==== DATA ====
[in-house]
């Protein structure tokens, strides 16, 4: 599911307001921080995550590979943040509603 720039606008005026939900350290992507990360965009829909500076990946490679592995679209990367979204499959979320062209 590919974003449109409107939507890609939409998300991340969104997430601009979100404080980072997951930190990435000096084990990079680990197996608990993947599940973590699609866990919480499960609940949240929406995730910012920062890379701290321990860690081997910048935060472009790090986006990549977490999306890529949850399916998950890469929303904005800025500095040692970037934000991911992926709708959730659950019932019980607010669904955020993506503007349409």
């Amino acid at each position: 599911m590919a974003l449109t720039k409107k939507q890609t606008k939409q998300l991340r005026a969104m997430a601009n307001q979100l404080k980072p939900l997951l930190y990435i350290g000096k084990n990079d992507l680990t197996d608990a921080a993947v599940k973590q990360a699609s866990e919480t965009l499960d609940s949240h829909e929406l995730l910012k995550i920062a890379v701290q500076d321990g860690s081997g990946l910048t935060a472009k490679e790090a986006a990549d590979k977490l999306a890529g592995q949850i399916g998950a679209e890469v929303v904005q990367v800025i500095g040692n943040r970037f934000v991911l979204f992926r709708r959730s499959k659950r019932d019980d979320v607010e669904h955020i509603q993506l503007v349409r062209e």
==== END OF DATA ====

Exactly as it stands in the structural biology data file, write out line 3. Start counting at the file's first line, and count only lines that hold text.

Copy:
């Amino acid at each position: 599911m590919a974003l449109t720039k409107k939507q890609t606008k939409q998300l991340r005026a969104m997430a601009n307001q979100l404080k980072p939900l997951l930190y990435i350290g000096k084990n990079d992507l680990t197996d608990a921080a993947v599940k973590q990360a699609s866990e919480t965009l499960d609940s949240h829909e929406l995730l910012k995550i920062a890379v701290q500076d321990g860690s081997g990946l910048t935060a472009k490679e790090a986006a990549d590979k977490l999306a890529g592995q949850i399916g998950a679209e890469v929303v904005q990367v800025i500095g040692n943040r970037f934000v991911l979204f992926r709708r959730s499959k659950r019932d019980d979320v607010e669904h955020i509603q993506l503007v349409r062209e």